Simpson points out that when compared to healthcare outcomes to such ­European nations as France, Germany, the U.K., Sweden, Denmark, and Norway, however, we are only in the middle of the pack.

We do have some of the world’s highest- paid doctors, with an average gross income a year of $390,000, and our specialists are the third-highest-paid in Organization for Economic Cooperation and Development countries. Canadian drug prices range ­between 10 and 30 per cent above those in Australia, France, Germany, the U.K., Sweden, and the Netherlands. Canada’s ratio of investment in pharmaceutical research to a percentage of drug sales is the lowest in the OECD, second only to Italy and dropping. We also have some of the longest wait times for medical treatment and hospital beds among the ­advanced western countries.

Simpson has had personal experience with wait times in Ontario. Unwilling to wait several months for an MRI at an ­Ottawa hospital, he went across the river to Quebec, wrote a cheque at a private clinic, and had the results in 48 hours.

Simpson starts from the premise that we must continue our common payer system of so-called “free” healthcare, which, like the railway in the 19th century, has become the icon that ties the country together and defines Canadians.

However, Simpson also hastens to point out that there are strengths to the Canadian healthcare system. They include talented, dedicated doctors, nurses, and related healthcare providers; challenged administrators doing their best in difficult circumstances; and world-leading researchers offering new treatments.

He does not claim to have found the ­silver bullet. “To every complicated problem there’s a simple solution that’s almost always wrong. There’s no one thing you can do that will make the system better,” he says.

But he describes with fact-studded clarity the strengths and weaknesses and a relentless upward cost curve that is starving other programs, especially education.

The simple solution – more money – without fundamental changes has been shown not to work. The $41-billion increase in federal transfer payments to the provinces begun by then-Prime Minister Paul Martin in 2004 was supposed to fix medicare for a generation. Instead, it has become “the biggest lost public policy bet of this generation.”

Simpson starts from the premise that we must continue our common payer system of so-called “free” healthcare, which, like the railway in the 19th century, has become the icon that ties the country together and defines Canadians.

That doesn’t mean he feels we can’t have more private delivery of government-paid service and more competition within hospitals utilizing activity-based funding. Surgical wait times would be dramatically reduced if surgeons had opportunities and were given incentives to use the many ­operating rooms that now sit vacant for as many as 16 hours of the day. His basket of proposals would shake up the three principal components of Canada’s system – doctors and nurses, hospitals, and pharmaceuticals – to make the system more competitive, efficient, and patient-friendly (“Make the money follow the patient, not the providers”) while restraining the cost curve.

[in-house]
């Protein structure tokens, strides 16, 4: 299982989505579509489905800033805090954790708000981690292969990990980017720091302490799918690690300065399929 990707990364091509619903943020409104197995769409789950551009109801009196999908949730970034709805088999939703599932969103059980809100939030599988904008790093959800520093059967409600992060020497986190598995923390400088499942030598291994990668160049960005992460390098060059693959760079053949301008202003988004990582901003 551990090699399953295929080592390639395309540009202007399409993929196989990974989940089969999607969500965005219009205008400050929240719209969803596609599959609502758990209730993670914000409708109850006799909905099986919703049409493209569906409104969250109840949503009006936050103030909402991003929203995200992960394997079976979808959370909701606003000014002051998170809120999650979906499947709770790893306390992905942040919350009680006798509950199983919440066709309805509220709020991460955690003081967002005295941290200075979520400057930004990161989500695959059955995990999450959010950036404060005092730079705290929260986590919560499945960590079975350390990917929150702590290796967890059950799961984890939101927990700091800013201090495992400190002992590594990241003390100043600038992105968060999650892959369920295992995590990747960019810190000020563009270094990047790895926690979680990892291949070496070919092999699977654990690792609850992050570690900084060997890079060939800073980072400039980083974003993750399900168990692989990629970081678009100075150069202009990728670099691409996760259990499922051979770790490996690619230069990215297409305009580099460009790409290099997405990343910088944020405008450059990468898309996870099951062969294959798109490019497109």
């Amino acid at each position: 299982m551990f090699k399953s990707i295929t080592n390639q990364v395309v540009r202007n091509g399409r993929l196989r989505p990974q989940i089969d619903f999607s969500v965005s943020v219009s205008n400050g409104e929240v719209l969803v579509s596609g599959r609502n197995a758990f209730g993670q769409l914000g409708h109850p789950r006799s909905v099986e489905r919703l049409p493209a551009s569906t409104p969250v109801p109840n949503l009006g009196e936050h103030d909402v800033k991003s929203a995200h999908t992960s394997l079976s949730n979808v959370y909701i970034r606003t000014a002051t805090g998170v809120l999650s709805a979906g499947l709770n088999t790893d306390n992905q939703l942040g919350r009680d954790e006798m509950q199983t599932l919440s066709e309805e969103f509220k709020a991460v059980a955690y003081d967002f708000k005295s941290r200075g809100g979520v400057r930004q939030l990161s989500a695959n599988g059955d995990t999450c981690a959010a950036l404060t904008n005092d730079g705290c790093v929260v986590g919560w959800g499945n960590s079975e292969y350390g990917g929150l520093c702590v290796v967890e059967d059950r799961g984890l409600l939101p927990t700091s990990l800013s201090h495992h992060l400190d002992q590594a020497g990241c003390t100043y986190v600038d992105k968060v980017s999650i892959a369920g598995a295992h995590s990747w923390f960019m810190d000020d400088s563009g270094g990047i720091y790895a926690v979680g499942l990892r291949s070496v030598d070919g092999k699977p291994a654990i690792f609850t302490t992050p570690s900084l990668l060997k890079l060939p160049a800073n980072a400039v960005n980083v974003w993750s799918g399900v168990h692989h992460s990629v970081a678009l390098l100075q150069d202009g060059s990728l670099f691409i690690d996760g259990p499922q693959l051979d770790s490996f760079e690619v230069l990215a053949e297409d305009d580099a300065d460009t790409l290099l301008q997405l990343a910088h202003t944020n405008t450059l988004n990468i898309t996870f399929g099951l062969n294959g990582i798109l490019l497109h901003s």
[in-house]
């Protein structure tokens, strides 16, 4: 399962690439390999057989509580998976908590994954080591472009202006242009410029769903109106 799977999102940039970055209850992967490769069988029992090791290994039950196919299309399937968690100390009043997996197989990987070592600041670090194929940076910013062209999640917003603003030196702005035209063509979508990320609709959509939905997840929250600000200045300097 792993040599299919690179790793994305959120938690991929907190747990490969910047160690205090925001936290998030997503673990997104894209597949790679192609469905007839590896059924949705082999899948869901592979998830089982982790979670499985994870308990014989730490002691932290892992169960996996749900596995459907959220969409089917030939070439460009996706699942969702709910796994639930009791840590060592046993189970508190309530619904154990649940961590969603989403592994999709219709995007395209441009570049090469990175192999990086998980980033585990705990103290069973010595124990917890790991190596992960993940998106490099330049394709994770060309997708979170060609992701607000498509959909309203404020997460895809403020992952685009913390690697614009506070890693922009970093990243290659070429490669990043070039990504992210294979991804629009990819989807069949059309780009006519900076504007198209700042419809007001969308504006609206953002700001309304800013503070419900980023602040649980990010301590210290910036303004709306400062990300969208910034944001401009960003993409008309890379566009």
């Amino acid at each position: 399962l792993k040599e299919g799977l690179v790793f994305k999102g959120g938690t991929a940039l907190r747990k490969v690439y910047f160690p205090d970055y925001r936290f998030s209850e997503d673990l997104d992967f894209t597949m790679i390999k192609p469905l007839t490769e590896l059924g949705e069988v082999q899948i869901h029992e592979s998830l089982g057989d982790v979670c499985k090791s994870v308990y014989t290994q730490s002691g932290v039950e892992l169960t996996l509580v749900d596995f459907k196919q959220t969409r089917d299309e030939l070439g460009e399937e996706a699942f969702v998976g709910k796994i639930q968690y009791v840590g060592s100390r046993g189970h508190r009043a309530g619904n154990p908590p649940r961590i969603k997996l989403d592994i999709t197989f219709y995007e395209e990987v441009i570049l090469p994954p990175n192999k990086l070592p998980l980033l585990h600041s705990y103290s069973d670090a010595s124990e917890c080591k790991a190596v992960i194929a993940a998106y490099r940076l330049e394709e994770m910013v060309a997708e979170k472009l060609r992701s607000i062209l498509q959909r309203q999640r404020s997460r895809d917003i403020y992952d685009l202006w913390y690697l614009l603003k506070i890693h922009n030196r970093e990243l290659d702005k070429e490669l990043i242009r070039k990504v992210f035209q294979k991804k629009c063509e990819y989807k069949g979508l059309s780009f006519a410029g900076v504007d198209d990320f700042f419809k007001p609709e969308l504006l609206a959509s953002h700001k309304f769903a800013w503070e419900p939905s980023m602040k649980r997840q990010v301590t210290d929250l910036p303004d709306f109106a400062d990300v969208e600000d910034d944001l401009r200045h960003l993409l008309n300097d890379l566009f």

Many surgical procedures could be done in specialized clinics outside of hospitals while as many as 90 per cent of the patients who clog emergency departments could be treated elsewhere.

Of pharmaceuticals, he says, “We have the worst of every world; we’ve got the highest drug prices, the lowest average investments in pharmaceutical research, high generic prices, and a patchwork of programs for seniors.”

Perhaps Simpson’s most innovative proposal calls for the creation of an insurance program to pay for seniors’ drugs, one modeled on the Canada Pension Plan (maybe combined with it) as a precursor to comprehensive pharmacare. Like the CPP, people would pay “a social-return contribution” during their earning years in the knowledge they will eventually get a benefit. It is sellable, he argues, because at least 85 per cent of the population will need prescription drugs by the time they are 65, and a universal insurance program would pay for them.

It would also be a way to get the federal government back into the healthcare system, create a common national formula, and increase the bargaining power to lower drug prices.

Simpson concludes that Canada’s healthcare system is not in crisis, per se, but rather it’s afflicted with debilitating chronic conditions. There are means of lessening some of medicare’s chronic conditions. “We can do so,” he says, “if we have the courage to talk about them, to banish foolish fears of sliding into a U.S. model, and to understand that there are two options that will ensure the deepening of chronic conditions: to do nothing or to spend more doing the same things.”

Queen's Alumni Review, 2012 Issue #3Queen's Alumni Review
2012 Issue #3